Rights for the Majority
My question for those reading this piece is; do you have to be in the majority to have rights? Do the Rights, enumerated and explained (not granted) in the Bill of Rights apply to those who may be in the numerical or popular minority? Before you dismiss the inquiry as rhetorical or sophomoric, take a moment to reconsider. In the United States of America, governed by the U.S. Constitution, do rights only extend to those who happen to be in the popular majority at the time? If your cause or way of thinking is considered to be a minority are you afforded the same protections described in the First Ten Amendments as is the majority?
Before you turn away with disgust that I have offered such a simplistic and ridiculous question, consider the following. Have you heard the conventional wisdom from the shooting sports community that we need to do more to reach out to women, gays, blacks, etc.? Have you yourself said something similar? No, before you go off half-cocked, I do not wish to exclude anyone from exercising the Natural God-Given Right to self-protection as codified by the 2nd Amendment.
Obviously, if you are a manufacturer, wholesaler, or retailer, the idea of expanding your customer base is always attractive; more customers equal more money, revenue you can invest in your business. That situation is fortuitous and we have seen it play out during the last few years as first time and female gun buyers flocked to gun stores nationwide.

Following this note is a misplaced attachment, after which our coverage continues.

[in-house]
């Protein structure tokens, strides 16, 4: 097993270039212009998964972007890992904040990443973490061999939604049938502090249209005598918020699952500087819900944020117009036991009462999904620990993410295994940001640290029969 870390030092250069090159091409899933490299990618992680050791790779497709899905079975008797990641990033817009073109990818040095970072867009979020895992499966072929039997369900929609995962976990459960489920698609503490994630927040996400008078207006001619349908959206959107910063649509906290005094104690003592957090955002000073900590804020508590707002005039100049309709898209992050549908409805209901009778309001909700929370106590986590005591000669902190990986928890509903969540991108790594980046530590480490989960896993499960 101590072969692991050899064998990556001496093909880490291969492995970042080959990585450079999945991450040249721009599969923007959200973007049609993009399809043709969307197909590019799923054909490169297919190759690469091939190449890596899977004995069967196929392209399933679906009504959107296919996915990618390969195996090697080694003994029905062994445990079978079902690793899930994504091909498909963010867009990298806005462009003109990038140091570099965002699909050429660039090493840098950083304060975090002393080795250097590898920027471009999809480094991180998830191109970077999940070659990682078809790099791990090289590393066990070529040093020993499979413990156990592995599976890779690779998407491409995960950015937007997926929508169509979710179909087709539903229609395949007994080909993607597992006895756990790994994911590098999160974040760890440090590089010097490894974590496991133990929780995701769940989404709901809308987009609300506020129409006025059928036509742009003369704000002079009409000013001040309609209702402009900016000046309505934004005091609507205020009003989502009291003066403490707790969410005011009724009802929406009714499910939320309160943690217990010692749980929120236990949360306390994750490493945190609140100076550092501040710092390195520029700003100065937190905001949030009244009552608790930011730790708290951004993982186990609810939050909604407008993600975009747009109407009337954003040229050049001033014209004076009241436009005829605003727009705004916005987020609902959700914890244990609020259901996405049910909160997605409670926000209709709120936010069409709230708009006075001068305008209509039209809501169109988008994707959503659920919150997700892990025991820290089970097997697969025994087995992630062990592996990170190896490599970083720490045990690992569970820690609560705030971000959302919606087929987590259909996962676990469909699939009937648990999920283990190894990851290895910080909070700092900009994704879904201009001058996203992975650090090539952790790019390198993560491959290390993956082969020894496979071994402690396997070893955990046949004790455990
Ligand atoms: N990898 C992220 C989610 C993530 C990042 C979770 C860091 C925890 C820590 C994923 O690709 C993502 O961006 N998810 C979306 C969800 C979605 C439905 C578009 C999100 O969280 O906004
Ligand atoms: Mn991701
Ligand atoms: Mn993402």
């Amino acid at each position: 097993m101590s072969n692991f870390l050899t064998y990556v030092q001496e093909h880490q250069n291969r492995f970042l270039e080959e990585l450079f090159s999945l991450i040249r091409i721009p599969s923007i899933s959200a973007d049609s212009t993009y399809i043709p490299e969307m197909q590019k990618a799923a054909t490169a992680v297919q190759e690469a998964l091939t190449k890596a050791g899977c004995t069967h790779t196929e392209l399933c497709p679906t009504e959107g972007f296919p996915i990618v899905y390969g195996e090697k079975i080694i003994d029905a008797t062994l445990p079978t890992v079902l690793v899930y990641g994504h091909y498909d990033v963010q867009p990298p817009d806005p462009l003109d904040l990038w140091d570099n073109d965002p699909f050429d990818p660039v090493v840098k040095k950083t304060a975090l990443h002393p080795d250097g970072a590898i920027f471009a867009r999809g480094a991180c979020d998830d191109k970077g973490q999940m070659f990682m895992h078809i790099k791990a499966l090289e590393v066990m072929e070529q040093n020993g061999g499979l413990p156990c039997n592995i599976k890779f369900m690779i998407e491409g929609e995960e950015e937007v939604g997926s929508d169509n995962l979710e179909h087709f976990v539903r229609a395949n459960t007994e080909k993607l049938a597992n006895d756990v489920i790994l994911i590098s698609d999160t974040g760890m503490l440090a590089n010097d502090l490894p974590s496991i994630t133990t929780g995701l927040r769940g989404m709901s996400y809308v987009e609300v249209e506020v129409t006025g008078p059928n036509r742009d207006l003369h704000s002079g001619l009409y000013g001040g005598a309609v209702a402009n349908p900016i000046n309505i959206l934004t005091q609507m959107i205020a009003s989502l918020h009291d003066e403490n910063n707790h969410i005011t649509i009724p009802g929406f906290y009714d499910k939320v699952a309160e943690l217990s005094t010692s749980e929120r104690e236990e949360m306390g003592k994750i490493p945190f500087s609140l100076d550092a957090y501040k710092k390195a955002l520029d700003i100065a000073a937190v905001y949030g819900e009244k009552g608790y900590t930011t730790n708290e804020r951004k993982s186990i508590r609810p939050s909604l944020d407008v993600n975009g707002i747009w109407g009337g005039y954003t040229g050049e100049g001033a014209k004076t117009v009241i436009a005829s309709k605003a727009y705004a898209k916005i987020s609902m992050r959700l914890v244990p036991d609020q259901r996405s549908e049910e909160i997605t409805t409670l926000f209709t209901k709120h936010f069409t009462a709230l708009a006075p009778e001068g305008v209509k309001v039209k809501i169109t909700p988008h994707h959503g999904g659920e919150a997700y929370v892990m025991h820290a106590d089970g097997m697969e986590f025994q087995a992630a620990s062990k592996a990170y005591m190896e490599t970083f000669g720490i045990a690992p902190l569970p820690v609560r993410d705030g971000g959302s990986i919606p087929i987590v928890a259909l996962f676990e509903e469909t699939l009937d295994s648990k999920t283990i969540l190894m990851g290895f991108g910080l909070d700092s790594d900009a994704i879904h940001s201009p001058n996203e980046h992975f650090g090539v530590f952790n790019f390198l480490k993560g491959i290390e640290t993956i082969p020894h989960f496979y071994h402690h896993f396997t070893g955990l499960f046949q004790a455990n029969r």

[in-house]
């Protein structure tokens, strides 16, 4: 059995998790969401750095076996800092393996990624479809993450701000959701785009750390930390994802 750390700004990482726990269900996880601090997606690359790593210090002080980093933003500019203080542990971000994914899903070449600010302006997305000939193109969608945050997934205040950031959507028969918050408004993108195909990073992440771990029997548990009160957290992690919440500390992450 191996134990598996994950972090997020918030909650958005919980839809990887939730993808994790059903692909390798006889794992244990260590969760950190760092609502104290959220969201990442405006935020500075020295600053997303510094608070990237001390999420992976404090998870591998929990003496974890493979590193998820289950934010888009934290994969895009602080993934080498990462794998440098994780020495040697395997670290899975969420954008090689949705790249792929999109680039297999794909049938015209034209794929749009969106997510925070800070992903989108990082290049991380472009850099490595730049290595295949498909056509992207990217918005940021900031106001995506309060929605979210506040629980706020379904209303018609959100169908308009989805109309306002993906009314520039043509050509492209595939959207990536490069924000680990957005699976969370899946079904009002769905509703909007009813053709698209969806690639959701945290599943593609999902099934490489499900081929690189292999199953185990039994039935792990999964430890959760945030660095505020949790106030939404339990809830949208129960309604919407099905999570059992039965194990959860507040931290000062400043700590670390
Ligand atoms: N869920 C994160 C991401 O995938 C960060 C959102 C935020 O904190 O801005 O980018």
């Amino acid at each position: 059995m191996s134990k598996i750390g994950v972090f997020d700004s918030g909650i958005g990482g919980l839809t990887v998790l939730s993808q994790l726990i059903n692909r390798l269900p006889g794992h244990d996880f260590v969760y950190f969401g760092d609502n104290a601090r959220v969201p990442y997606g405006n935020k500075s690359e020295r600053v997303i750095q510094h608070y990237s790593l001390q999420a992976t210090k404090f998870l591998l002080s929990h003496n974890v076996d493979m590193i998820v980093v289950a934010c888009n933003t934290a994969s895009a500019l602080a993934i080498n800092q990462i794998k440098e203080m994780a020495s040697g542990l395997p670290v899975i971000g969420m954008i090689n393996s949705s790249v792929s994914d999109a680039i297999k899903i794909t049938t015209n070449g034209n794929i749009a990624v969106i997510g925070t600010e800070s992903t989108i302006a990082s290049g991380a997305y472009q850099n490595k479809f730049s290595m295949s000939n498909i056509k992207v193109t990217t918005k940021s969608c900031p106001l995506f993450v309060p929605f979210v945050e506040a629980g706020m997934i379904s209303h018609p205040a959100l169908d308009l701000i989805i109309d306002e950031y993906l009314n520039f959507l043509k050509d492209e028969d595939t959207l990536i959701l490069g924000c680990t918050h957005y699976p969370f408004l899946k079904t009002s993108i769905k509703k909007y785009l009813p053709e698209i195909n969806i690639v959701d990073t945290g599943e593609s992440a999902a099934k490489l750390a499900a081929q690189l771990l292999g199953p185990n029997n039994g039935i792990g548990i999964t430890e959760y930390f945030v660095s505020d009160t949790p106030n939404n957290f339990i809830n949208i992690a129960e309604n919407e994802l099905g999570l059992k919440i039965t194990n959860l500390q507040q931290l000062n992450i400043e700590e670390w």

Why did all these first time gun owners flood gun shops and buy up all the concealed carry handguns they could find? Was it due to the shooting industry’s recruiting efforts or was it due to the political and economic climate?
Recruiting Summer Soldiers
When pro-gun organizations strategize that they need to devise campaigns to recruit this class of people or that minority group are they doing so by remaining true to the genuine message or are they altering the message? I have heard it said that we (gun people) need to “tone down” our stance. It has been suggested that we need to stay away from absolutes. “Women don’t like absolutes” one man told me “they are turned-off by our rigid and inflexible stance on guns.”
Tens of thousands of dollars have been invested with professional marketing companies to create inclusive ad campaigns. We alter and modify the message in order to seem more friendly and open to everyone. We voluntarily change the verbiage we use and the words we print in ads or speak in commercials. Our “hard line” is couched and replaced with a reasonable stance, one that won’t “scare off” new members.